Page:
Wednesday, July 21, 2010

Fair trade clothing

You may be aware of fair trade coffee, but now some products clothing manufactures are ensuring fair wages and development help for growers of cotton. Transfair, a leader in fair trade certification; is now going to certify clothing products. A couple of companies products have already received the label at Tompkins Point Apparel, and HaeNow.

From Triple Pundit, writer Leon Kaye tells us what the certification does for the suppliers.

Farmers: Cotton farmers in countries including Mali and India can earn up to 30 percent more on Fair Trade sales while collecting a premium for needs such as schools and medical centers. Farmers also must follow stringent environmental standards, and cannot raise genetically modified plants or use toxic chemicals during production

Workers: Garment workers earn a premium of up to 10 percent of the cost of the garment for community investment or a cash bonus. Factories must meet strict workplace requirements based on the International Labor Organization’s conventions.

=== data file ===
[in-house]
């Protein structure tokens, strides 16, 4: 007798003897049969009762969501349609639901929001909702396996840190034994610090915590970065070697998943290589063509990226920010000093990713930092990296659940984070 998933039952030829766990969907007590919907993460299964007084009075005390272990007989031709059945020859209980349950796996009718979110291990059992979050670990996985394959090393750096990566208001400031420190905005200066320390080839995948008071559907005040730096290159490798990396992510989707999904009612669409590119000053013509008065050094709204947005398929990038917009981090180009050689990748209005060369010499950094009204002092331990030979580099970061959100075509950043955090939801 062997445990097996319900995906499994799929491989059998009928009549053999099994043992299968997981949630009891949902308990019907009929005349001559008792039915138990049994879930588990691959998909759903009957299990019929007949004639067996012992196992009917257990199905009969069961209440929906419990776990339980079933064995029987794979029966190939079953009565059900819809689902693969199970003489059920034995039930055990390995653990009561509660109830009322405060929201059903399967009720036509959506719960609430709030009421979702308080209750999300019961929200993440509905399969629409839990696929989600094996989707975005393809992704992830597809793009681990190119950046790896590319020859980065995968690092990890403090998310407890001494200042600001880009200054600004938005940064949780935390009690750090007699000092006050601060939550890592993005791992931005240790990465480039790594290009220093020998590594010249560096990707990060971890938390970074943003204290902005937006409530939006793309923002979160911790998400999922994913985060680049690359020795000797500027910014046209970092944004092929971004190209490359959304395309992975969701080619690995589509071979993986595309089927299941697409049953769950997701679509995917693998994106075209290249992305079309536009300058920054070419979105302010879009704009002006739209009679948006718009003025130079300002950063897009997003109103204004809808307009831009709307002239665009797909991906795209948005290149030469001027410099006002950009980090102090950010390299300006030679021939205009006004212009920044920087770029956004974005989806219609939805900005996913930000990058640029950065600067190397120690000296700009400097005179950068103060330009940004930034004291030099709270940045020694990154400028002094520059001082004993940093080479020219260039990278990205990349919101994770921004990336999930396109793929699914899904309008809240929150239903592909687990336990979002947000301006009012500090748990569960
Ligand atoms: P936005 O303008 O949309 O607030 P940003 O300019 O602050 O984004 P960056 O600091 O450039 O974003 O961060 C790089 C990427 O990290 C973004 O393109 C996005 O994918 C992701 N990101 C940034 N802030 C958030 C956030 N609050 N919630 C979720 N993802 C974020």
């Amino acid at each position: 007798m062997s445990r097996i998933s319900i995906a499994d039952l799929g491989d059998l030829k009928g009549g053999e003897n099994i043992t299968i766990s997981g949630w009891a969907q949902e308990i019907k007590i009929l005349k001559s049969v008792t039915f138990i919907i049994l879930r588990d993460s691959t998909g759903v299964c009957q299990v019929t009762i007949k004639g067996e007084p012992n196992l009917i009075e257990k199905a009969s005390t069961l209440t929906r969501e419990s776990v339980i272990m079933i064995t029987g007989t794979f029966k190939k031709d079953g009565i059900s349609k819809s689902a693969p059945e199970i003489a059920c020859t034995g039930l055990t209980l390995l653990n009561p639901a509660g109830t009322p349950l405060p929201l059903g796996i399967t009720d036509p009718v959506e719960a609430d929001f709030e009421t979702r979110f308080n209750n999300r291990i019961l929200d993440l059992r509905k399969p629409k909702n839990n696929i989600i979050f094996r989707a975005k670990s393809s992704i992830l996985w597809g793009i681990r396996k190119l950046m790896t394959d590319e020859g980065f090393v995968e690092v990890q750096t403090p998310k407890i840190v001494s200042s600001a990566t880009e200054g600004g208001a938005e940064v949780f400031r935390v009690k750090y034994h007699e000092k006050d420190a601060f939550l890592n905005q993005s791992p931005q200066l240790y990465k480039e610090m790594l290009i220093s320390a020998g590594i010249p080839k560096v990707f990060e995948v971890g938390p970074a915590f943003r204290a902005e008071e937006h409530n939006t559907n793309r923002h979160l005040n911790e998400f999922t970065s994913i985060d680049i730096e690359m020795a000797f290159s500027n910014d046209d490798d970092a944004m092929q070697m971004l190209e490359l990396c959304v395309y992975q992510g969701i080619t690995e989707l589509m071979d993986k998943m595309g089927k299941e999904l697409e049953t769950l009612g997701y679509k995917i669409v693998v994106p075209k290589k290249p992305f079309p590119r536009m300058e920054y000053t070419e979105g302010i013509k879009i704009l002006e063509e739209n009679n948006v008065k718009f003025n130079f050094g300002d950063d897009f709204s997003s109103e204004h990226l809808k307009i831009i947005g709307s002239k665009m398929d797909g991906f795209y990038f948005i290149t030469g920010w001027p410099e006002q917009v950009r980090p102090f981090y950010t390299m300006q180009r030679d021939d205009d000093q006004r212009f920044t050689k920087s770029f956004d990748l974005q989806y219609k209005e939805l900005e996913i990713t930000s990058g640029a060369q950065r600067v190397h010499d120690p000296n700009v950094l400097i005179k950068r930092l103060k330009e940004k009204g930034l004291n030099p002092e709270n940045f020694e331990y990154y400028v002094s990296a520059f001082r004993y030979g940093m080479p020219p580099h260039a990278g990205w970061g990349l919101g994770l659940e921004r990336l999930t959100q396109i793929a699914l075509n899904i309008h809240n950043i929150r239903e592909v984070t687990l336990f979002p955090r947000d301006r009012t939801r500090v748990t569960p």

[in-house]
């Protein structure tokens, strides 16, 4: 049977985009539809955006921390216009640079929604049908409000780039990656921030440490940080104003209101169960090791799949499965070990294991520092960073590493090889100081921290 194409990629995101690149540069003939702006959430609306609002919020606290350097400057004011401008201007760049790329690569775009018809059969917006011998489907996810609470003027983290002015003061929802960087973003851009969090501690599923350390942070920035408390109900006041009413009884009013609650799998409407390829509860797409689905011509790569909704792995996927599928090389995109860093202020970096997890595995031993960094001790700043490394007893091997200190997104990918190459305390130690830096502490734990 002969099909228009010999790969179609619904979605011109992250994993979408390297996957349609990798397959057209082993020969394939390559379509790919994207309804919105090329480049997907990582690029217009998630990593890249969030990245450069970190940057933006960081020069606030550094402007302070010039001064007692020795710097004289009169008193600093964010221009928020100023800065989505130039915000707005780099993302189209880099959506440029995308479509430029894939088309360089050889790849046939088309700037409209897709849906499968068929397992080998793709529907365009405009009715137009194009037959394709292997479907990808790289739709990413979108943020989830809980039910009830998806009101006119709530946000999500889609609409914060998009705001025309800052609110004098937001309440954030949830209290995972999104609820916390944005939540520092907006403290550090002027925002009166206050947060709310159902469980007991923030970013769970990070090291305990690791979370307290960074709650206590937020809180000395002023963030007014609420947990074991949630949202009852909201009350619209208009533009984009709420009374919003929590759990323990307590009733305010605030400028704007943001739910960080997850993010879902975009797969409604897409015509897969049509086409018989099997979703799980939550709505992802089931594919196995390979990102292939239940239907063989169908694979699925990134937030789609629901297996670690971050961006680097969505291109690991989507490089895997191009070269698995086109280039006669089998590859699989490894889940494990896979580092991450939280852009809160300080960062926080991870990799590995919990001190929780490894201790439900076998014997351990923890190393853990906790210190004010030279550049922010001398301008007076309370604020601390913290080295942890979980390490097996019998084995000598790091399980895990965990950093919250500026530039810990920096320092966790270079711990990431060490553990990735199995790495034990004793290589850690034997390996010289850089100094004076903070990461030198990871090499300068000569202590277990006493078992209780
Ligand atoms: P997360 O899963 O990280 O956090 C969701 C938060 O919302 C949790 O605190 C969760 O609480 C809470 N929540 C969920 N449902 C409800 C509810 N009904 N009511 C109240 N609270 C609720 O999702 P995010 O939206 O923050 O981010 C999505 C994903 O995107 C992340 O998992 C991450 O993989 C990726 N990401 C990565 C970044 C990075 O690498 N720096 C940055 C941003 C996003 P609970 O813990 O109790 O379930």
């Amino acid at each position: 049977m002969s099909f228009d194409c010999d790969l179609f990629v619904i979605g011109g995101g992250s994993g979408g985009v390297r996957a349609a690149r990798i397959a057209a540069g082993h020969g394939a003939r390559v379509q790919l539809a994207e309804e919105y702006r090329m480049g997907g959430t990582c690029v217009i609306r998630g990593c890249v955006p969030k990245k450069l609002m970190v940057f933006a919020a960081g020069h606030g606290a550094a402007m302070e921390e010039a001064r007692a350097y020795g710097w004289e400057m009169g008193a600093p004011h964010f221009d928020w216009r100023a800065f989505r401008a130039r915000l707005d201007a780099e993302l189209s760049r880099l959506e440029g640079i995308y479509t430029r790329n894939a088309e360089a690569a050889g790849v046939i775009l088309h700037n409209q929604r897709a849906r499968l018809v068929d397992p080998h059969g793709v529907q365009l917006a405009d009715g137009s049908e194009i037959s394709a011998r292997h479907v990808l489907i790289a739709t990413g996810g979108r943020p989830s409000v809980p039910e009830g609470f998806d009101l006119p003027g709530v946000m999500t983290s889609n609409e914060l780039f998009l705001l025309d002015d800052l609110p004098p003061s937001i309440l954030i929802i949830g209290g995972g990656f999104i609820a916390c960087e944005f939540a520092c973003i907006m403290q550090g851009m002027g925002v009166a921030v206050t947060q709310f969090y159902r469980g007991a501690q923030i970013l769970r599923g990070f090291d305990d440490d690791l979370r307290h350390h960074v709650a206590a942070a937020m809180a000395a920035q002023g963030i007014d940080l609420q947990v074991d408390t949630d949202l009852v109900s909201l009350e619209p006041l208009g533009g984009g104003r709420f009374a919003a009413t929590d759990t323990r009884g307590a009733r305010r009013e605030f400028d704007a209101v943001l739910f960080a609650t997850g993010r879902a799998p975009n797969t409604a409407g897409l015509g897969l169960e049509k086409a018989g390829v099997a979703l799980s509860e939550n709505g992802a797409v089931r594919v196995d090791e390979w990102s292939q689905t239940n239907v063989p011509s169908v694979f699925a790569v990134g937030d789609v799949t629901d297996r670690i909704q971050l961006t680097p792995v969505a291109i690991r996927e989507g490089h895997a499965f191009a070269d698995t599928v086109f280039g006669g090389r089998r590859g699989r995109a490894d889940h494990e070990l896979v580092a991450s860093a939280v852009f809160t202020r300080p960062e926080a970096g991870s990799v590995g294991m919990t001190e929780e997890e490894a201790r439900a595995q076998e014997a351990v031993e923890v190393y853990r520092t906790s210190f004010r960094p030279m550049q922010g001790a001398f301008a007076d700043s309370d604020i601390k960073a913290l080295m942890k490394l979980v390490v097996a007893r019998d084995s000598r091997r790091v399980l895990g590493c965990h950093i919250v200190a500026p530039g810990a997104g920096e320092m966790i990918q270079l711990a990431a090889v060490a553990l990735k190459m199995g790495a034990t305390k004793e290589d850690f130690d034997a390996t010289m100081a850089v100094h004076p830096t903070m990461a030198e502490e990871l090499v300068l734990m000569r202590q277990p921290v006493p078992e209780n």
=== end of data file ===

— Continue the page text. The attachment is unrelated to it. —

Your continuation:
Companies: Transfair’s label certification process motivates firms to invest in the farmers and workers from which they source, and to communicate their commitment to environmental and social responsibility to consumers at the point of purchase.

Consumers: For each Fair Trade purchase, farmers and factory workers earn a percentage that allows them to fund social development projects while solving poverty in their communities.

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1 comment:

WK said...

This whole topic of “fair trade” is so important. At the very least, fair trade offers real hope for helping to alleviate poverty for so many people around the globe.

A great way to learn more about fair trade is by participating in The Fair Trade Futures Conference being held September 10 to 12 in Quincy, MA. Not only is this the largest fair trade conference in the U.S., I am told it will be the largest Fair Trade event in North American history.

There’s a lot of information at the conference web site,

I plan to attend to find out more about how to advance the fair trade cause right in my hometown. There will be lots of workshops, and something like 50 different fair trade vendors exhibiting.

Does something like this make sense to you?